Toronto makes sale of alcohol delivery orders permanent

Ontario: The Ontario provincial government has ruled it legal for pubs and restaurants to continue serving alcohol delivery orders.

The government stated that the actor intends to support eateries and bars that the COVID-19 outbreak has severely impacted.

Ontario Attorney General Doug Downey said in a statement, “COVID-19 has severely impacted Ontario’s thriving hotel sector and its workers in every city throughout our province.”

By offering continuing assistance to employees and small businesses dealing with these persistent issues, we are building on the measures we took early in the epidemic to support neighbourhood restaurants, bars, and other companies.

In March, the Ford administration announced an emergency order to assist them by temporarily allowing licenced eateries and bars to transport alcoholic delivery.

To permanently permit the sale of beer, wine, and spirits with takeout and delivery orders, the Ontario government announced in October that it was working on legal amendments.

Restaurants and bars will no longer be permitted to offer alcohol with takeaway orders after December 31, according to a recent statement from the Alcohol and Gaming Commission of Ontario (AGCO).

The government also announced that it would permit boat docking businesses with a liquor sales licence to serve alcohol. The enforcement of identity checks, Smart Serve training, and not selling to or serving drunk people will all continue.

To be consistent with the reduced pricing in March, the price of spirits consumed in restaurants will likewise be cut.

The government also permits the AGCO to determine the duration of temporary patio extensions.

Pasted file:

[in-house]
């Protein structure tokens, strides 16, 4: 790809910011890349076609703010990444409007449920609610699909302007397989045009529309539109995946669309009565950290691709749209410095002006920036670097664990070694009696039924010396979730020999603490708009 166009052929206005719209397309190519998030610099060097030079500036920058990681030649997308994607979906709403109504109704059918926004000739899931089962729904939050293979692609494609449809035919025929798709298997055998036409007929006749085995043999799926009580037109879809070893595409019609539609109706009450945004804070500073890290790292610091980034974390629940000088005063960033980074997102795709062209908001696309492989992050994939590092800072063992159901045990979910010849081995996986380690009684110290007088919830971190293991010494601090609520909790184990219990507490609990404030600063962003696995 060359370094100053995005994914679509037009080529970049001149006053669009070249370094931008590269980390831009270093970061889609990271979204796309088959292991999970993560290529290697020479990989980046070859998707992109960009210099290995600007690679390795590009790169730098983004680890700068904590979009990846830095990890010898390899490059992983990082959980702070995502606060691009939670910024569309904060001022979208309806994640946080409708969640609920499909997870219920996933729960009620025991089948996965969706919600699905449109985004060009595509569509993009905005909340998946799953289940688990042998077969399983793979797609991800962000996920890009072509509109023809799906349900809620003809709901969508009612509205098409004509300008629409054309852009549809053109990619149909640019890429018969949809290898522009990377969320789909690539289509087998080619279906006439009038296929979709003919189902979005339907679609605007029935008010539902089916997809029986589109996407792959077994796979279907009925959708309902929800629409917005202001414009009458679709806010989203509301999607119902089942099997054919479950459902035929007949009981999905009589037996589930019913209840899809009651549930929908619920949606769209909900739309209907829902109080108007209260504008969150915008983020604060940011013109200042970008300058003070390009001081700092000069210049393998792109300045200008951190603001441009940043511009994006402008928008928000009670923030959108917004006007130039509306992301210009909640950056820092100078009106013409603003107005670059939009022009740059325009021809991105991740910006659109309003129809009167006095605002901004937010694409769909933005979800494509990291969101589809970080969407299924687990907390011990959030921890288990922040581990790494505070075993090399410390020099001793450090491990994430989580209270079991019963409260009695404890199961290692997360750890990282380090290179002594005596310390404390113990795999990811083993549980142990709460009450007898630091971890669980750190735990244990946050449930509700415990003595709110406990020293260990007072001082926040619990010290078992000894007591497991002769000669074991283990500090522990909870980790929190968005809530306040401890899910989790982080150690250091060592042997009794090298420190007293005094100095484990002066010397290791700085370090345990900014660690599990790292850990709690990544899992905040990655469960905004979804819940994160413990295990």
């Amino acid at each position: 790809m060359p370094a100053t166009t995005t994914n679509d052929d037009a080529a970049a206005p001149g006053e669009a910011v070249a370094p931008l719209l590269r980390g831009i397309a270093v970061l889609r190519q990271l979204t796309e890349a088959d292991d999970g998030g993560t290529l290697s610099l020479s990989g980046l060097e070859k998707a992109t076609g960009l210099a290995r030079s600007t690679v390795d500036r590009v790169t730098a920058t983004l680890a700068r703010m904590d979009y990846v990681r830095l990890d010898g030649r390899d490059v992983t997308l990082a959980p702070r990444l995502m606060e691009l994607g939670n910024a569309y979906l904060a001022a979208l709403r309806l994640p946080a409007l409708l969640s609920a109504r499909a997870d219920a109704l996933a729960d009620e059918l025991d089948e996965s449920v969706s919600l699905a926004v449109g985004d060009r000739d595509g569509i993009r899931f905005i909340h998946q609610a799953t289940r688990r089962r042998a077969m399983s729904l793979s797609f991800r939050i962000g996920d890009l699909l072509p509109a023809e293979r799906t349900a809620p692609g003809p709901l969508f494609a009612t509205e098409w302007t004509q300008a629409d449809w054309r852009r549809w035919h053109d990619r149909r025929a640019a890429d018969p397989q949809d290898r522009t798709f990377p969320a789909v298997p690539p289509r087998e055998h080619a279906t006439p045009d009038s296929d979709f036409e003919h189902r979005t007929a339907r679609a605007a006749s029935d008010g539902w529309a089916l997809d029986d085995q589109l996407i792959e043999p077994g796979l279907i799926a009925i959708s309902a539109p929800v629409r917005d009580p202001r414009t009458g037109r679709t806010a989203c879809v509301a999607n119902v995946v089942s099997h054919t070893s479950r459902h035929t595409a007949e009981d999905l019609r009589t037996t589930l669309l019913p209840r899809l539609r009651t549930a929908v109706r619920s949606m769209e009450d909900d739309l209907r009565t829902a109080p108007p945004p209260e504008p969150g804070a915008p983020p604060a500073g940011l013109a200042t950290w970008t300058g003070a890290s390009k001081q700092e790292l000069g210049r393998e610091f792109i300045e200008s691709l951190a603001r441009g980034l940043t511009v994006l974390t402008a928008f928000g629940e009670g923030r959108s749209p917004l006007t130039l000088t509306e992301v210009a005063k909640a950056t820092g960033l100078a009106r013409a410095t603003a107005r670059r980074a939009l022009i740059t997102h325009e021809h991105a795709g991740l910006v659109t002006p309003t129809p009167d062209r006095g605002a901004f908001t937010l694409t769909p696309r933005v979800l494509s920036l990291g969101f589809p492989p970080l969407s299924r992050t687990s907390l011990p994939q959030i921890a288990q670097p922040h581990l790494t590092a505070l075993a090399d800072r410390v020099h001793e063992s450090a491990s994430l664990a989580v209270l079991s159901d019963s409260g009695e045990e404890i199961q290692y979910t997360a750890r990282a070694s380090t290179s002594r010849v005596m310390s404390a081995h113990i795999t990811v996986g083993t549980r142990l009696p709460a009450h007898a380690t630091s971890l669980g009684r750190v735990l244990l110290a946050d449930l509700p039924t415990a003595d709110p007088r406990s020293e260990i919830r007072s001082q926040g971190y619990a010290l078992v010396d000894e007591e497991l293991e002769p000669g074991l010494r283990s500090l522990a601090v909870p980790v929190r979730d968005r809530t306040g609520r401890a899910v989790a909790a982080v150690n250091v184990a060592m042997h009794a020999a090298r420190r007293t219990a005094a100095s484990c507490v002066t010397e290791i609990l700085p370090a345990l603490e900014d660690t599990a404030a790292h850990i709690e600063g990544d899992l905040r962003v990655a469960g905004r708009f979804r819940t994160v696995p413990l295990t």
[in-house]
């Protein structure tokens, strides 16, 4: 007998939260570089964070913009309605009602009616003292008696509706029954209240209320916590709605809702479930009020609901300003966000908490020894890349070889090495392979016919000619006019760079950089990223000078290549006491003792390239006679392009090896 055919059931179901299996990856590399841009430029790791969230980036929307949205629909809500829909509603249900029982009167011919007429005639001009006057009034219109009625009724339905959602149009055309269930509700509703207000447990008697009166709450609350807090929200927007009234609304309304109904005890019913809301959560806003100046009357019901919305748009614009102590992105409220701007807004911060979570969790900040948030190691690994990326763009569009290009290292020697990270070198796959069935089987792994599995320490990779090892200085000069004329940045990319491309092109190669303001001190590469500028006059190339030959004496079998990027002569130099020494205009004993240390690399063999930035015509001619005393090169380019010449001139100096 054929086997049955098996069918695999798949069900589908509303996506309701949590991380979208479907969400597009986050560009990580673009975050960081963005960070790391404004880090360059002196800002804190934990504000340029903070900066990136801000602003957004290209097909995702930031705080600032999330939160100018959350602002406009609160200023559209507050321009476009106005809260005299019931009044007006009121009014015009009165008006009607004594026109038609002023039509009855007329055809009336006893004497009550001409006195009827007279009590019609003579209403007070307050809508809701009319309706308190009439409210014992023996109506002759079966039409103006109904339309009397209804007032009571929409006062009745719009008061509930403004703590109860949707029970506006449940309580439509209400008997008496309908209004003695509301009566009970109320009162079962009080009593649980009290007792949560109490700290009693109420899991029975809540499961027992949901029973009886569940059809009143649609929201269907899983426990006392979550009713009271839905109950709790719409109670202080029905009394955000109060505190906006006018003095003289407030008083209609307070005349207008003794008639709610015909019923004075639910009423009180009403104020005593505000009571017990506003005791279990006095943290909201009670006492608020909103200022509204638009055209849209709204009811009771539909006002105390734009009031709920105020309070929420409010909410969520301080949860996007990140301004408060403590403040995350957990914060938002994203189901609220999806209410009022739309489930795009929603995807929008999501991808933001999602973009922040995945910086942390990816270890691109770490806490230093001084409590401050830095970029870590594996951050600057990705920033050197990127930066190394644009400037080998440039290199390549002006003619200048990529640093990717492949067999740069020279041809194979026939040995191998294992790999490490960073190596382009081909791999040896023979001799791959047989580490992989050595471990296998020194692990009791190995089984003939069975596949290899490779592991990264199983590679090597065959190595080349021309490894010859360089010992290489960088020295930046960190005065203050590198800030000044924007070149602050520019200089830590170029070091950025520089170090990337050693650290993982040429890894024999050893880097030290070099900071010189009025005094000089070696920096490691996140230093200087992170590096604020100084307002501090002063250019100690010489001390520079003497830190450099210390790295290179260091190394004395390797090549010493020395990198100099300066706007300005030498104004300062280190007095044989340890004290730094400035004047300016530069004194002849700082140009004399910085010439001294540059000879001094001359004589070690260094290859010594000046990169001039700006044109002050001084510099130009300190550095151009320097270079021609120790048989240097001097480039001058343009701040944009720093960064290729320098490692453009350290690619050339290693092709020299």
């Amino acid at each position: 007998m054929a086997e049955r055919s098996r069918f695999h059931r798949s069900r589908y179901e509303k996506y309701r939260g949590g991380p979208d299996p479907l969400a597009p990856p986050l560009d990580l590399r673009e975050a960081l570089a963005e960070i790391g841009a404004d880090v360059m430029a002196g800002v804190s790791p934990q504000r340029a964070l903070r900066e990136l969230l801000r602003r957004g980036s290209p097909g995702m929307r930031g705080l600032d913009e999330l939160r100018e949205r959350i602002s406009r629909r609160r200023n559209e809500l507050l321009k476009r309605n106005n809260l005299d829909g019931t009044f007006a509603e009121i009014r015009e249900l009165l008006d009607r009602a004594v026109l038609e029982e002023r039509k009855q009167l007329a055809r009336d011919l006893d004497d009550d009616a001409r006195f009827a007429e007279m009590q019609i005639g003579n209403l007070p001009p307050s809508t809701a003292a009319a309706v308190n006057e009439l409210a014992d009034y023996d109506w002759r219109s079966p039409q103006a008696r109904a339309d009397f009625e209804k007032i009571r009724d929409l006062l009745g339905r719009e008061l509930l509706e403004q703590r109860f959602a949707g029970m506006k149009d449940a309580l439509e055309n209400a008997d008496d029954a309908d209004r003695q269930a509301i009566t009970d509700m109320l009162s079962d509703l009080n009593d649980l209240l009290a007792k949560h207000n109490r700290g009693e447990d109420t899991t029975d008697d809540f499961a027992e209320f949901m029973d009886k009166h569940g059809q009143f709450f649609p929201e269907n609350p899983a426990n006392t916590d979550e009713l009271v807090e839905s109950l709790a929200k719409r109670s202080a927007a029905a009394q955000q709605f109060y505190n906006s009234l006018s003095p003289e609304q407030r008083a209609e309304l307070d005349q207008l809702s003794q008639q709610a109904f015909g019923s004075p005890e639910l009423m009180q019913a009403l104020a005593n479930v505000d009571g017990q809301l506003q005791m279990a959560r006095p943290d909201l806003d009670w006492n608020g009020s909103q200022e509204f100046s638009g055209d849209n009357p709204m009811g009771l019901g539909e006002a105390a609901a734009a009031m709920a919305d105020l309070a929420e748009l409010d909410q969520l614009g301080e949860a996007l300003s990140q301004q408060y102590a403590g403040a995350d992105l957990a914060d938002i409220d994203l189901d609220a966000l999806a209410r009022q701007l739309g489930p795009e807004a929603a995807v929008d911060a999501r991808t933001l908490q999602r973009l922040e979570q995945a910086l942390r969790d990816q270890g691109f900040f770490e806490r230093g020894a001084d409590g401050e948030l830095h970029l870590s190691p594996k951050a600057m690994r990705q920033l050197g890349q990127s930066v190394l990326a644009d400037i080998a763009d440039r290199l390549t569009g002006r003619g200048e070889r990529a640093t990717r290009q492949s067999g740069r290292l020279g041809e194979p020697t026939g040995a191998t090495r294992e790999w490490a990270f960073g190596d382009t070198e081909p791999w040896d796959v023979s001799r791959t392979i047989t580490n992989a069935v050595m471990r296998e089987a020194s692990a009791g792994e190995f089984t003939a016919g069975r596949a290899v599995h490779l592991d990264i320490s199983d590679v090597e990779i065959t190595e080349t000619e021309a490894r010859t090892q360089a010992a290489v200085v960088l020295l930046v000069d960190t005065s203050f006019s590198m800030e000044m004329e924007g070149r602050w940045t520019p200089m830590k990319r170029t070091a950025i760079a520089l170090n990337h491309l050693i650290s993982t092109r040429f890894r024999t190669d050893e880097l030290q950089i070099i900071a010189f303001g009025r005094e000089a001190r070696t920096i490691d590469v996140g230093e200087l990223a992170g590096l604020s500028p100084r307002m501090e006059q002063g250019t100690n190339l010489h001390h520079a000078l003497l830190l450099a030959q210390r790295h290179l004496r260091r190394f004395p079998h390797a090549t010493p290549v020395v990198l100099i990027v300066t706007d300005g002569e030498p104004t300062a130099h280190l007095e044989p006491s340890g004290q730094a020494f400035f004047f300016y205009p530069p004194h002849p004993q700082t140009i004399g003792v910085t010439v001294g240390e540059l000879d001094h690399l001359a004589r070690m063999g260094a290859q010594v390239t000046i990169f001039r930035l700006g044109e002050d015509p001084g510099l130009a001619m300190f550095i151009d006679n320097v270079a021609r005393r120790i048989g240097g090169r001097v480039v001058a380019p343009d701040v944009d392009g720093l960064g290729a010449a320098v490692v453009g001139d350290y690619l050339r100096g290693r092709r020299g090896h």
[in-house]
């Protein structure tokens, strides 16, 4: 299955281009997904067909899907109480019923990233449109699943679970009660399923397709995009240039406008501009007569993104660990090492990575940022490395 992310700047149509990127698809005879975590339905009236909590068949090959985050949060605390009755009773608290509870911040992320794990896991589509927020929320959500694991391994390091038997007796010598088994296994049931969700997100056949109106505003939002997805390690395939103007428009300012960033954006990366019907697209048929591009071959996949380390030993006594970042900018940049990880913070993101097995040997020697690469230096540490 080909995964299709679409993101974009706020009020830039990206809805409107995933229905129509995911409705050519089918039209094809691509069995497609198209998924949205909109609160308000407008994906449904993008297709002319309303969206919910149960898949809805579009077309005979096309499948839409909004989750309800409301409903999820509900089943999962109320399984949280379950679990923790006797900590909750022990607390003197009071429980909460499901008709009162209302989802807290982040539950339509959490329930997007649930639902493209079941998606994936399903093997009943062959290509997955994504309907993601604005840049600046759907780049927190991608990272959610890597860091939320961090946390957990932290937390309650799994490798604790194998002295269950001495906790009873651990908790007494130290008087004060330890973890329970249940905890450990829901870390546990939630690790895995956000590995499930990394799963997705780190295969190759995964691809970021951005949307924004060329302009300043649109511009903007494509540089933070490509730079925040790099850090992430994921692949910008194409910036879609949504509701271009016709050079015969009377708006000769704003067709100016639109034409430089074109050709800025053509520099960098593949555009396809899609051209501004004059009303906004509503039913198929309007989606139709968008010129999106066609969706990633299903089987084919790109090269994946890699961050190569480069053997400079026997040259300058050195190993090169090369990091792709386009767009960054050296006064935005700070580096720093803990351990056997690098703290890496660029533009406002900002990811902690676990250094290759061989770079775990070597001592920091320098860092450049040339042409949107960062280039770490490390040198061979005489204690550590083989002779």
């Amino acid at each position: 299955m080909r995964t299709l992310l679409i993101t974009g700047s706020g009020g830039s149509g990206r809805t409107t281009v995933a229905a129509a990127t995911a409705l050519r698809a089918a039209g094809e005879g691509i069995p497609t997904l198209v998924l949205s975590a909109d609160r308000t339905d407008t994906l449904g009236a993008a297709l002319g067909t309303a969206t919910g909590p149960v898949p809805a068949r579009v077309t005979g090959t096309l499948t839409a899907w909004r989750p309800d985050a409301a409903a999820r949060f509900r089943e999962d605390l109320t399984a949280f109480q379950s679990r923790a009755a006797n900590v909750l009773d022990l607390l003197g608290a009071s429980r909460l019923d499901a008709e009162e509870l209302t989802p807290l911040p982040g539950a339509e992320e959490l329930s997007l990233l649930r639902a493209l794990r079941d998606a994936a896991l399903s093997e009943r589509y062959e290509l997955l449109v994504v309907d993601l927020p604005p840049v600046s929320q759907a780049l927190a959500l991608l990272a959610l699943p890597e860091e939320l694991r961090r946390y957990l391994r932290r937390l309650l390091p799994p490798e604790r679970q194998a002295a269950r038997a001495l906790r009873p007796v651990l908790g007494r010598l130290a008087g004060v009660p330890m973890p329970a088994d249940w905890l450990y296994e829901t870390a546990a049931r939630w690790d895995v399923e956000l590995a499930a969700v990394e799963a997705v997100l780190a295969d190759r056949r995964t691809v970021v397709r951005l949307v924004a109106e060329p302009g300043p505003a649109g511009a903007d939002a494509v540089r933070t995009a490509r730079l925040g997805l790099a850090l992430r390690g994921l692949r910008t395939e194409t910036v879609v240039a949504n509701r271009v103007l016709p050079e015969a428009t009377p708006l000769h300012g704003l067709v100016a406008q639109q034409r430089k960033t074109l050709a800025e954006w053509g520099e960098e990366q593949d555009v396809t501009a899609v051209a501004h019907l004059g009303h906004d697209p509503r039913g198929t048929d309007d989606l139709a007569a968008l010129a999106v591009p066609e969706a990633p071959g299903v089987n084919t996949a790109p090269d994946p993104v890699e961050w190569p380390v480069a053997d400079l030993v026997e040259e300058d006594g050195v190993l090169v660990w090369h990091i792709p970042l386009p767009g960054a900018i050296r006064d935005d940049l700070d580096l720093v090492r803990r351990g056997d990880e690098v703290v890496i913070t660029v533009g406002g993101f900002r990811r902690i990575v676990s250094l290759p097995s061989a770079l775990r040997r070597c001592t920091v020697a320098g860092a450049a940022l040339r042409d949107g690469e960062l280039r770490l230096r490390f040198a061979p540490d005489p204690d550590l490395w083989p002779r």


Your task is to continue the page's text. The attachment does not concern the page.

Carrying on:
The government mandates that anyone delivering from restaurants with a licence must possess a delivery licence.

Due to the ban on indoor and outdoor dining during the lockdown level, many bars and eateries in Toronto and Peel Region have depended on takeaway and delivery services.

According to Downey, local pubs and eateries are crucial to communal life in this province. When and how public health regulations permit, “we are taking steps to give additional possibilities for Ontarians to support their local communities directly.”

The government is also easing prohibitive regulations to permit the distribution of alcoholic beverages in food boxes and meal kits. Alcohol producers who qualify may deliver their goods and levy a delivery fee.

With their food delivery or takeout orders, restaurants and bars may provide blended drinks and growlers.

The province also allows approved manufacturers to sell 100% Ontario wine and spirits at farmers’ markets.

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